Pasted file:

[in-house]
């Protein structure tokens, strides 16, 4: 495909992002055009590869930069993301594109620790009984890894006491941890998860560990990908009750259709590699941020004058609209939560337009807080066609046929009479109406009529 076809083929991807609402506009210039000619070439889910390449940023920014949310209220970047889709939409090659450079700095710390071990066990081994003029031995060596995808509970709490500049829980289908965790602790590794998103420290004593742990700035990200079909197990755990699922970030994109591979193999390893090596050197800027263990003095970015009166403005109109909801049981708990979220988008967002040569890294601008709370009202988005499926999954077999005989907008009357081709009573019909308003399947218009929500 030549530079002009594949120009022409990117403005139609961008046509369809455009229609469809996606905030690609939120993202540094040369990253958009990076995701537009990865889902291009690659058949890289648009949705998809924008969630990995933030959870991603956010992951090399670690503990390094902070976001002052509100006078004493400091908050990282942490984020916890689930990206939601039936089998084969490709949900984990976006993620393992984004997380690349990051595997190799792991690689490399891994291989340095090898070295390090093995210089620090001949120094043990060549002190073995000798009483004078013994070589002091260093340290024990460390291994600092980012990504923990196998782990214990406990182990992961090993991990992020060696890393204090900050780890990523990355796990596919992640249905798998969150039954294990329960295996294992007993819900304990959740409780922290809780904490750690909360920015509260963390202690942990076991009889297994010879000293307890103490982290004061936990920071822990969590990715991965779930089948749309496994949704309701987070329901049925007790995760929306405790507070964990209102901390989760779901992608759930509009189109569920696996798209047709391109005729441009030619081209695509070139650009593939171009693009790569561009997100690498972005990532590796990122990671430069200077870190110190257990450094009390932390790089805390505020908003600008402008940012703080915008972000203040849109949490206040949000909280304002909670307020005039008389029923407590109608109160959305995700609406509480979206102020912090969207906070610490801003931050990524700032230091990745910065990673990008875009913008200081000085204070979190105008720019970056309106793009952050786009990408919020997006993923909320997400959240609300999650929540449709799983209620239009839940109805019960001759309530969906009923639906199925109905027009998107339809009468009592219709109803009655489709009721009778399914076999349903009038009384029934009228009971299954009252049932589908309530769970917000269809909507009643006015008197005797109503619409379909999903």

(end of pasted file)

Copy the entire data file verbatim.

[in-house]
């Protein structure tokens, strides 16, 4: 495909992002055009590869930069993301594109620790009984890894006491941890998860560990990908009750259709590699941020004058609209939560337009807080066609046929009479109406009529 076809083929991807609402506009210039000619070439889910390449940023920014949310209220970047889709939409090659450079700095710390071990066990081994003029031995060596995808509970709490500049829980289908965790602790590794998103420290004593742990700035990200079909197990755990699922970030994109591979193999390893090596050197800027263990003095970015009166403005109109909801049981708990979220988008967002040569890294601008709370009202988005499926999954077999005989907008009357081709009573019909308003399947218009929500 030549530079002009594949120009022409990117403005139609961008046509369809455009229609469809996606905030690609939120993202540094040369990253958009990076995701537009990865889902291009690659058949890289648009949705998809924008969630990995933030959870991603956010992951090399670690503990390094902070976001002052509100006078004493400091908050990282942490984020916890689930990206939601039936089998084969490709949900984990976006993620393992984004997380690349990051595997190799792991690689490399891994291989340095090898070295390090093995210089620090001949120094043990060549002190073995000798009483004078013994070589002091260093340290024990460390291994600092980012990504923990196998782990214990406990182990992961090993991990992020060696890393204090900050780890990523990355796990596919992640249905798998969150039954294990329960295996294992007993819900304990959740409780922290809780904490750690909360920015509260963390202690942990076991009889297994010879000293307890103490982290004061936990920071822990969590990715991965779930089948749309496994949704309701987070329901049925007790995760929306405790507070964990209102901390989760779901992608759930509009189109569920696996798209047709391109005729441009030619081209695509070139650009593939171009693009790569561009997100690498972005990532590796990122990671430069200077870190110190257990450094009390932390790089805390505020908003600008402008940012703080915008972000203040849109949490206040949000909280304002909670307020005039008389029923407590109608109160959305995700609406509480979206102020912090969207906070610490801003931050990524700032230091990745910065990673990008875009913008200081000085204070979190105008720019970056309106793009952050786009990408919020997006993923909320997400959240609300999650929540449709799983209620239009839940109805019960001759309530969906009923639906199925109905027009998107339809009468009592219709109803009655489709009721009778399914076999349903009038009384029934009228009971299954009252049932589908309530769970917000269809909507009643006015008197005797109503619409379909999903």